Monday, January 30, 2006

Grain mountain growing

There is a common assumption that intervention mountains are a thing of the past. This is not necessarily the case. The EU's grain mountain is growing fast and looks like getting bigger.

It is now at a highest level for nearly a decade. At the start of the 2004/5 there were just 5mt in store. By the start of the 2005/6 marketing year this had trebled to 15.48mt. By mid-January, assuming that all grain submitted into intervention, the potential total was 18.6mt. And with nearly five months of the buying in season left, the stockpile could rise to 20mt or more by the end of May.

The problem is concentrated primarily in five countries in the middle of Europe - Germany, Poland, Hungary, the Czech Republic and Slovakia. These five countries accounted for 93 per cent of the nearly 7mt offered in intervention between November and mid-January.

These countries have experienced two strong successive grain harvests? One might think that they could have sold the grain to drought hit Spain, but transport costs by road were roo high. The rationalisation of the region's pig and poultry markets prior to EU accession has limited the size of the feed market. And to the east, competition from the main Black Sea producers is fiercer than ever before.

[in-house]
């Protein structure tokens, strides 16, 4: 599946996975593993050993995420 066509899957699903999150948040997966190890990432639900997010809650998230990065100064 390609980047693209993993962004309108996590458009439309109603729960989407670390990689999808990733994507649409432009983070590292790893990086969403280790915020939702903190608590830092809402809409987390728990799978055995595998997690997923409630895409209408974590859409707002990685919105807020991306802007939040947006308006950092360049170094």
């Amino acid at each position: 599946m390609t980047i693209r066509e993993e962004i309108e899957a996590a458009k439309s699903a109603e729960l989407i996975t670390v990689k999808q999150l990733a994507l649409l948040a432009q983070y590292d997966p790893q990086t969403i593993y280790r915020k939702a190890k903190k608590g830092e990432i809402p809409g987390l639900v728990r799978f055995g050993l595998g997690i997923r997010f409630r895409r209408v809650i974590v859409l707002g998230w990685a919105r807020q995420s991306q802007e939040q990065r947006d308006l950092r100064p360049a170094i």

So those, like the Austrian presidency, who are calling for a period of stability in CAP reform should remember that many of the old problems are still with us.

Tuesday, January 03, 2006

2014 could be zero hour

The year 2014 could be zero hour for a new look CAP argues Agra Europe. By then export subsidies should have been phased out and the current financial perspectives agreement will have expired.

The EU budget deal does contain provision for a wide ranging review of the CAP in 2008/9, but no timetable for reform is built into it. France has effectively locked the CAP into current spending patterns with the deal it secured in 2002. What has changed, however, is that spending on new member states Romania and Bulgaria will have to be accommodated within the budget ceiling originally agreed for 25 member states.

Meanwhile Commissioner Fischer Boel has revived the idea of a €300,000 limit per farming enterprise (what actually constitues a 'farm' is not easy to define) on CAP payments for discussion in the 2008/9 review. This is like a red rag to a bull with the UK who scuppered the idea along with Germany in the 2002 negotiations. The UK's argument was that such a ceiling would penalise 'efficient' farmers, but its real concern was that it would hit the many large-scale farmers in Britain, including members of the aristocracy and the royal family.